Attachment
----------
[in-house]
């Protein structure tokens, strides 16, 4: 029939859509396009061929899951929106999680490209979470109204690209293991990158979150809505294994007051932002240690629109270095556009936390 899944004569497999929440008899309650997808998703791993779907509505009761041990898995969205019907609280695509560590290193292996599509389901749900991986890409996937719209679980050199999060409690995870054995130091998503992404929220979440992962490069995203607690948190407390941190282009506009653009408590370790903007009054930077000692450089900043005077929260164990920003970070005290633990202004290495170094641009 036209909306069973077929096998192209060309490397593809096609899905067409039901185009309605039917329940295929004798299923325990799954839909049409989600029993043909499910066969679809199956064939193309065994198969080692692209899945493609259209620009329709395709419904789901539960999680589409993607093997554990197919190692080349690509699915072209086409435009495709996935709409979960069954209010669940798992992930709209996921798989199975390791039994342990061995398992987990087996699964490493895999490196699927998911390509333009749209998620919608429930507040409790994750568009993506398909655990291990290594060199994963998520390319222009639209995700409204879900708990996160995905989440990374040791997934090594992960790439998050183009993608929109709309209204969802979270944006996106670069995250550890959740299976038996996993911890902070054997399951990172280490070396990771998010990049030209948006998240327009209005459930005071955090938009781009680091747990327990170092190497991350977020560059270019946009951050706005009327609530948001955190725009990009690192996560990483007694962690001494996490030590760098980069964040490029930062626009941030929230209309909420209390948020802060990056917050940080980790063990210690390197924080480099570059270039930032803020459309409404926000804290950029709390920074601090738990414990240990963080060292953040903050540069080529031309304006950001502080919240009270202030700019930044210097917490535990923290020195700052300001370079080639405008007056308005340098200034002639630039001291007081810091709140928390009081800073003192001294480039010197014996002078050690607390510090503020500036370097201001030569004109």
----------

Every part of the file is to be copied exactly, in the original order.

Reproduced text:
[in-house]
């Protein structure tokens, strides 16, 4: 029939859509396009061929899951929106999680490209979470109204690209293991990158979150809505294994007051932002240690629109270095556009936390 899944004569497999929440008899309650997808998703791993779907509505009761041990898995969205019907609280695509560590290193292996599509389901749900991986890409996937719209679980050199999060409690995870054995130091998503992404929220979440992962490069995203607690948190407390941190282009506009653009408590370790903007009054930077000692450089900043005077929260164990920003970070005290633990202004290495170094641009 036209909306069973077929096998192209060309490397593809096609899905067409039901185009309605039917329940295929004798299923325990799954839909049409989600029993043909499910066969679809199956064939193309065994198969080692692209899945493609259209620009329709395709419904789901539960999680589409993607093997554990197919190692080349690509699915072209086409435009495709996935709409979960069954209010669940798992992930709209996921798989199975390791039994342990061995398992987990087996699964490493895999490196699927998911390509333009749209998620919608429930507040409790994750568009993506398909655990291990290594060199994963998520390319222009639209995700409204879900708990996160995905989440990374040791997934090594992960790439998050183009993608929109709309209204969802979270944006996106670069995250550890959740299976038996996993911890902070054997399951990172280490070396990771998010990049030209948006998240327009209005459930005071955090938009781009680091747990327990170092190497991350977020560059270019946009951050706005009327609530948001955190725009990009690192996560990483007694962690001494996490030590760098980069964040490029930062626009941030929230209309909420209390948020802060990056917050940080980790063990210690390197924080480099570059270039930032803020459309409404926000804290950029709390920074601090738990414990240990963080060292953040903050540069080529031309304006950001502080919240009270202030700019930044210097917490535990923290020195700052300001370079080639405008007056308005340098200034002639630039001291007081810091709140928390009081800073003192001294480039010197014996002078050690607390510090503020500036370097201001030569004109």